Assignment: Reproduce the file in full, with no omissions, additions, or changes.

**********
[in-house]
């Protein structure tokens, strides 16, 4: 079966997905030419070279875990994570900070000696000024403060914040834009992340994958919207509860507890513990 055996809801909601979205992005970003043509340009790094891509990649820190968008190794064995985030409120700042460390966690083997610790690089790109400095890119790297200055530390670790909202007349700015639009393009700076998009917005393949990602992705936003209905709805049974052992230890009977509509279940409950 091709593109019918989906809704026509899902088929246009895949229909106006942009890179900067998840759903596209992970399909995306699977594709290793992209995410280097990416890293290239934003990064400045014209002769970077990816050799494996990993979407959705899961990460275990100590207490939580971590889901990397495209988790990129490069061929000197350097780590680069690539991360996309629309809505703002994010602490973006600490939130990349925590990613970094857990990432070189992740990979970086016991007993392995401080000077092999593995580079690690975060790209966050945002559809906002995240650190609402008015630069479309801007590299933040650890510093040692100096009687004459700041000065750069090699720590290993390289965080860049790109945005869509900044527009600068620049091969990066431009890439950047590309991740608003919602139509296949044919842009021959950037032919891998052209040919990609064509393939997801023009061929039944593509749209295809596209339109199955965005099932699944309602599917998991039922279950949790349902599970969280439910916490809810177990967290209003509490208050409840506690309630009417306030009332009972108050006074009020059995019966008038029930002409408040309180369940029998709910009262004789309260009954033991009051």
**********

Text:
[in-house]
């Protein structure tokens, strides 16, 4: 079966997905030419070279875990994570900070000696000024403060914040834009992340994958919207509860507890513990 055996809801909601979205992005970003043509340009790094891509990649820190968008190794064995985030409120700042460390966690083997610790690089790109400095890119790297200055530390670790909202007349700015639009393009700076998009917005393949990602992705936003209905709805049974052992230890009977509509279940409950 091709593109019918989906809704026509899902088929246009895949229909106006942009890179900067998840759903596209992970399909995306699977594709290793992209995410280097990416890293290239934003990064400045014209002769970077990816050799494996990993979407959705899961990460275990100590207490939580971590889901990397495209988790990129490069061929000197350097780590680069690539991360996309629309809505703002994010602490973006600490939130990349925590990613970094857990990432070189992740990979970086016991007993392995401080000077092999593995580079690690975060790209966050945002559809906002995240650190609402008015630069479309801007590299933040650890510093040692100096009687004459700041000065750069090699720590290993390289965080860049790109945005869509900044527009600068620049091969990066431009890439950047590309991740608003919602139509296949044919842009021959950037032919891998052209040919990609064509393939997801023009061929039944593509749209295809596209339109199955965005099932699944309602599917998991039922279950949790349902599970969280439910916490809810177990967290209003509490208050409840506690309630009417306030009332009972108050006074009020059995019966008038029930002409408040309180369940029998709910009262004789309260009954033991009051």